The meeting adopted a memorial to Congress, pleading for the speedy adoption of the resolution. This memorial was presented by the corresponding secretary of the Association, at a hearing before the Senate Committee, February 15, 1889. At this hearing the National Reform Association was accompanied and supported by “Rev.” James M. King, of New York City, as the representative of the American branch of the Evangelical Alliance. One week from that date—February 22—another hearing was held, at which a delegation from the “Committee of One Hundred” of Boston led by the eminent Baptist minister, Philip S. Moxom, of that city, urged the adoption of the proposed amendment. 11[Page 829] It is true that both Senator Blair and Senator Edmunds are now out of senatorial office; but their influence in behalf of such legislation as this is not much lessened by that, except in the power to vote for it.TTR 823.3

    The Fiftieth Congress expired without any further definite action in behalf of the resolution. The Fifty-first Congress was no sooner convened for business than the resolution was re-introduced by Senator Blair with no change whatever, except that the phrase, “The principles of the Christian religion,” was made to read, “The fundamental and nonsectarian principles of Christianity.”TTR 823.4

    That the National Reformers made no mistake in supposing that in its intent this resolution proposed exactly what they have been and are working for, is made plain by the following extract from a letter written by Senator Blair to the New York Mail and Express in the winter of 1889-90:—TTR 823.5

    “I yet believe that instead of selecting a final toleration of so-called religions, the American people will by constant and irresistible pressure, gradually expel from our geographical boundaries every religion except the Christian in its varied forms. I do not expect to see the pagan and other forms existing side by side with the former, both peaceably acquiesced in, for any length of time. I do not think that experience will satisfy the American people that the inculcation of any positive religious belief hostile to the Christian faith, or the practice of the forms of any other worship, is conducive to the good order of society and the general welfare. There may not be any exhibition of bigotry in this. I believe that religious toleration will yet come to be considered to be an intelligent discrimination between the true and the false, and the selection of the former by such universal consent as shall exclude by general reprobation the recognition and practice of the latter.... The people are considering these subjects anew. The are questioning whether there be not some mistake in theories of religious liberty, which permit the inculcation of the most destructive errors in the name of toleration, and the spread of pestilences under the name of liberty which despises the quarantine.”TTR 823.6

    And that they made no mistake in the view that practically it means all that they intend, is clear from the briefest examination of its provisions. If this resolution were adopted and the proposed amendment were made a part of the Constitution, then the first of all questions to be decided would be, What are the fundamental and non-sectarian principles of Christianity?TTR 824.1

    If Christianity, itself alone, is not sectarian, then none of the principles of Christianity can possibly be sectarian. If any of the principles of Christianity be sectarian, then all of them are. Because Christianity as it is, is a definite and positive thing. It is not a namby-pamby mixture of fast and loose principles. But granting the assumption of the resolution that such a distinction exists, the question then is, How shall the United States government discover just what they are? Christianity is represented in the United States by probably a hundred different denominations. Each one of these holds to something different from all the others, which makes it the particular denomination it is. No one of these, therefore, can be taken as representing the non-sectarian principles of Christianity. Consequently, the only course to be pursued by which the United States government could find out what are the non-sectarian principles of Christianity, is by a general consensus of the principles of Christianity as held by all of the denominations in which Christianity is represented in the United States. This could not be secured by an examination of the creeds of the different denominations, because the leading denominations themselves do not agree upon their own creeds. There would be no remedy, therefore, other than to call a general convention of all the denominations of the United States, to discover what principles of the Christian religion are held in common by all, and are therefore non-sectarian in this country. This is the idea of the author of the resolution, as stated in a letter to the secretary of the National Reform Association, and which was read at the Philadelphia meeting mentioned above, December 11, 1888. He said:—TTR 824.2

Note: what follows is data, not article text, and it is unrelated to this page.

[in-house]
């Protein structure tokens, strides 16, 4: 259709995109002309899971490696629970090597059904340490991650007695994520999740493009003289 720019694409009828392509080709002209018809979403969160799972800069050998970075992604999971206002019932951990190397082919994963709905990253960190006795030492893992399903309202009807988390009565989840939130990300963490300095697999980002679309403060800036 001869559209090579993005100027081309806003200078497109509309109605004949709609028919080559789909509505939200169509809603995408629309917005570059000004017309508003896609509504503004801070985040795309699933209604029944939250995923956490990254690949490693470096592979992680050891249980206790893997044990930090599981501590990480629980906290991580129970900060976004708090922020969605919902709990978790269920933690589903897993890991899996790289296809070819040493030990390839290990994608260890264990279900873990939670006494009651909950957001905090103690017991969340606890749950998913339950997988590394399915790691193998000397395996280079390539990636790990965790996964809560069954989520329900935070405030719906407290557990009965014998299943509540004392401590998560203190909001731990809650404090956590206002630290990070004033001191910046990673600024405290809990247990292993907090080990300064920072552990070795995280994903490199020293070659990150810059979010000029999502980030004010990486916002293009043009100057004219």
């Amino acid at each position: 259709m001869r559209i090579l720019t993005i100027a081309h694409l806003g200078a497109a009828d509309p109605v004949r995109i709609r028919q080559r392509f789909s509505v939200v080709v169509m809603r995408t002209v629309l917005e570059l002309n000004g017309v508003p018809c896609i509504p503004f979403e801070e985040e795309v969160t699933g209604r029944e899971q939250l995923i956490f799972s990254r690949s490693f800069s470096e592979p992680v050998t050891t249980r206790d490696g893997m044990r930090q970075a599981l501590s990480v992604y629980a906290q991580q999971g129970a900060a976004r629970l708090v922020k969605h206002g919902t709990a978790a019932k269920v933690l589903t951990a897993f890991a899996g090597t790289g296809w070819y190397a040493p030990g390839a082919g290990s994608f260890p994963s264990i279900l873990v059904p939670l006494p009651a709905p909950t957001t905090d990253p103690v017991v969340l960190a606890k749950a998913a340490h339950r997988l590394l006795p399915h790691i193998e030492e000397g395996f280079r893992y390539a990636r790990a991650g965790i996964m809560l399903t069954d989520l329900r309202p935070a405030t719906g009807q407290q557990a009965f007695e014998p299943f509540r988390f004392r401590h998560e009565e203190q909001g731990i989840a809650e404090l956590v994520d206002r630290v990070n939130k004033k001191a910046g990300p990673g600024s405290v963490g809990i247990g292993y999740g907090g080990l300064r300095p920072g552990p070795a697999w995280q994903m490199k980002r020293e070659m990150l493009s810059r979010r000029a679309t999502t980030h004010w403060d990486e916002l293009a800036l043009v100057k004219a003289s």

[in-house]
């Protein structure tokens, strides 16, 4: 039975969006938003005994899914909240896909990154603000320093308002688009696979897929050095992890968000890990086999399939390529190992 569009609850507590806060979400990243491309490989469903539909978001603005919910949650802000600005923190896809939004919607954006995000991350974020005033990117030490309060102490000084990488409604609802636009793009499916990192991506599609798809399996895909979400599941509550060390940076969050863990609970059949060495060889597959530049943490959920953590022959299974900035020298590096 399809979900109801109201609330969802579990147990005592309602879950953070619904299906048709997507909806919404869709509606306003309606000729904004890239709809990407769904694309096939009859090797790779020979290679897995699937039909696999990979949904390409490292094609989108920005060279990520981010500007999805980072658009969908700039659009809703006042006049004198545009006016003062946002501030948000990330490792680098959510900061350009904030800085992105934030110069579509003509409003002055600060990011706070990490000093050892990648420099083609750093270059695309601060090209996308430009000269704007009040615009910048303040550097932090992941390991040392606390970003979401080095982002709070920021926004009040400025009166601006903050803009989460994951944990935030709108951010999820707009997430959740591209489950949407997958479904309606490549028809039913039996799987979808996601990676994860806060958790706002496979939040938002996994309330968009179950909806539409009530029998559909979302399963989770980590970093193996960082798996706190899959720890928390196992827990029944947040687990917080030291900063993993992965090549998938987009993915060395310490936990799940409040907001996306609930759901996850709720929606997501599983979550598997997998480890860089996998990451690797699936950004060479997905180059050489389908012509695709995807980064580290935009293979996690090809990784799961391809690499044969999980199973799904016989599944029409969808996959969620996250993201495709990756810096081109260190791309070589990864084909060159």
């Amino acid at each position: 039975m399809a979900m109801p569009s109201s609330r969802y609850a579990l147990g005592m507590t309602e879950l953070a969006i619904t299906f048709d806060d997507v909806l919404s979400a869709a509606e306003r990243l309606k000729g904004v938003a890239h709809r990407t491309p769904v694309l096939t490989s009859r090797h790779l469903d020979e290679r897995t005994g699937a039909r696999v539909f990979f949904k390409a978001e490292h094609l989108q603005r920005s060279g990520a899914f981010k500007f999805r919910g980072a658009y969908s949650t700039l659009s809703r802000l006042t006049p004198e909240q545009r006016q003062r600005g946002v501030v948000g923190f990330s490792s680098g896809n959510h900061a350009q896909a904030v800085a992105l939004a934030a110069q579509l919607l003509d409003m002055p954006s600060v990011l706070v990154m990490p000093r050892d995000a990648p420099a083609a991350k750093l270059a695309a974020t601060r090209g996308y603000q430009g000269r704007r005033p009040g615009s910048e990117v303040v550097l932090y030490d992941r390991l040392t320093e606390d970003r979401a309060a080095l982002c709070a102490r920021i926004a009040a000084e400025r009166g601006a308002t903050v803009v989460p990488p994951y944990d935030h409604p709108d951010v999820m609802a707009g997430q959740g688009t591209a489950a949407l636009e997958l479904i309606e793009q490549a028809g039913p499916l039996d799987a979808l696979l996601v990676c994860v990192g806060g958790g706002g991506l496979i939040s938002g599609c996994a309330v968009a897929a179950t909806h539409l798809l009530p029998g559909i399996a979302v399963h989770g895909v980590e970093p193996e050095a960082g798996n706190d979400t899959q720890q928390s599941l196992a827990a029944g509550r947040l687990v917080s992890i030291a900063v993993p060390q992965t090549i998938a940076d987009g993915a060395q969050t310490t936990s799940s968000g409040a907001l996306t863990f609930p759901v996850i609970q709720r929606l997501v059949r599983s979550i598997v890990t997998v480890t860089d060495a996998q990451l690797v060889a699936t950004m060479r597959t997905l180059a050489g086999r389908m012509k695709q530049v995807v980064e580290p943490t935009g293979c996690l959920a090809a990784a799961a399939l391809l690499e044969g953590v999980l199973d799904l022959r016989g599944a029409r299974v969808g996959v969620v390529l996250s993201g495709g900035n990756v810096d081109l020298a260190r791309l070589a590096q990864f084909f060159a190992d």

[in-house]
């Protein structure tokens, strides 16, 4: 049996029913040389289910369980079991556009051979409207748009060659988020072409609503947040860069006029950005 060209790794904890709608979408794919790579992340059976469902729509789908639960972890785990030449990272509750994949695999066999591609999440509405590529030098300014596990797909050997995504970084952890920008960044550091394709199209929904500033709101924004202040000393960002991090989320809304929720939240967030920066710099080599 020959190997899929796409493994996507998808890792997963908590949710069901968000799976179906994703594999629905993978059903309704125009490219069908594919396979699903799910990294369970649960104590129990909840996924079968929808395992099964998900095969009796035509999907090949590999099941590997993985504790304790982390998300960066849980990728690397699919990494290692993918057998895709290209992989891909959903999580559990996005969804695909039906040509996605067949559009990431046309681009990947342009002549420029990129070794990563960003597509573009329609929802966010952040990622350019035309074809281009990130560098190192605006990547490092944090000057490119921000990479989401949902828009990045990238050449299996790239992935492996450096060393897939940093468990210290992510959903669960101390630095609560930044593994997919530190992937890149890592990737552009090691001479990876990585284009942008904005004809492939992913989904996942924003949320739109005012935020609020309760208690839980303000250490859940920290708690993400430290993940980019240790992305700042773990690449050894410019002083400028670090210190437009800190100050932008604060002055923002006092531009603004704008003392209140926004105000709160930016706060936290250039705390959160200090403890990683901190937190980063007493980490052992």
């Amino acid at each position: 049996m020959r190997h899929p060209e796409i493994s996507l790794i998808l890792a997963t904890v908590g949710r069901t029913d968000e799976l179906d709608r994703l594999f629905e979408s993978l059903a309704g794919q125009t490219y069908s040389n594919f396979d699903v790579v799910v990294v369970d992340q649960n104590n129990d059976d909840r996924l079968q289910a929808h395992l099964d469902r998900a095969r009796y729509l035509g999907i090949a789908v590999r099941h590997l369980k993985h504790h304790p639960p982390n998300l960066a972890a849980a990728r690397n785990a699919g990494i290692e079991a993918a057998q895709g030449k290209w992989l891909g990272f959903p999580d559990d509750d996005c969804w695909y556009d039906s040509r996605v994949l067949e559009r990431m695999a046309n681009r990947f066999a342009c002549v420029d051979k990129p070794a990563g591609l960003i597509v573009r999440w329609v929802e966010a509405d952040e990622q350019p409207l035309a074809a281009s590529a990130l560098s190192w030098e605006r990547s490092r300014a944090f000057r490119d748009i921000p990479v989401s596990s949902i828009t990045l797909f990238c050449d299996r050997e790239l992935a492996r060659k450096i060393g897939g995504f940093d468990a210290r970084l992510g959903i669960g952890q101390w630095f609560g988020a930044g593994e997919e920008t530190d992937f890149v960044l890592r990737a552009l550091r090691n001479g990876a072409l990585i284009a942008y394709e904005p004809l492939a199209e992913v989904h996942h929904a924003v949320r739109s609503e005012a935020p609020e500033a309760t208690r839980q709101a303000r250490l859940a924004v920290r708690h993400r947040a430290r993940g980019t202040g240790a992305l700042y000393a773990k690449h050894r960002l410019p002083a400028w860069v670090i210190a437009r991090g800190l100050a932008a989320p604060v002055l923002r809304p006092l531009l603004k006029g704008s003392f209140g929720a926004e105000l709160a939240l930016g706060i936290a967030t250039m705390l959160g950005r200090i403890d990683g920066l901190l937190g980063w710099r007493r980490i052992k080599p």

“I believe that a text-book of instruction in the principles of virtue, morality, and of the Christian religion, can be prepared for use in the public schools by the joint effort of those who represent every branch of the Christian church, both Protestant and Catholic, and also those who are not actively associated with either.”TTR 825.1

    Does anybody who has any acquaintance with history need to be shown the perfect parallel between this and the formation of that union of Church and State in the fourth century, which developed the papacy and all the religious despotism and intolerance that has been witnessed in Europe and America from that time to this? It was in this way precisely that the thing was worked in the fourth century. Let the reader turn back and review chapters XII and XIV of this book, and glance again at the succeeding chapters, and bear in mind that the great changes, tests, and contests that there occurred only at the deaths of the successive emperors, would all occur here at each successive congressional election and at each change of administration—that is to say, every two years. And as surely as the complete establishment of the papacy followed, and grew out of, that imperial recognition of Christianity in the fourth century, just so surely, and much more speedily, would the complete establishment of a religious despotism after the living likeness of the papacy, follow, and grow out of, such a national recognition of Christianity as is proved for the constitutional amendment proposed by Senator Blair, and aimed at and longed for by the National Reform religious combination.TTR 825.2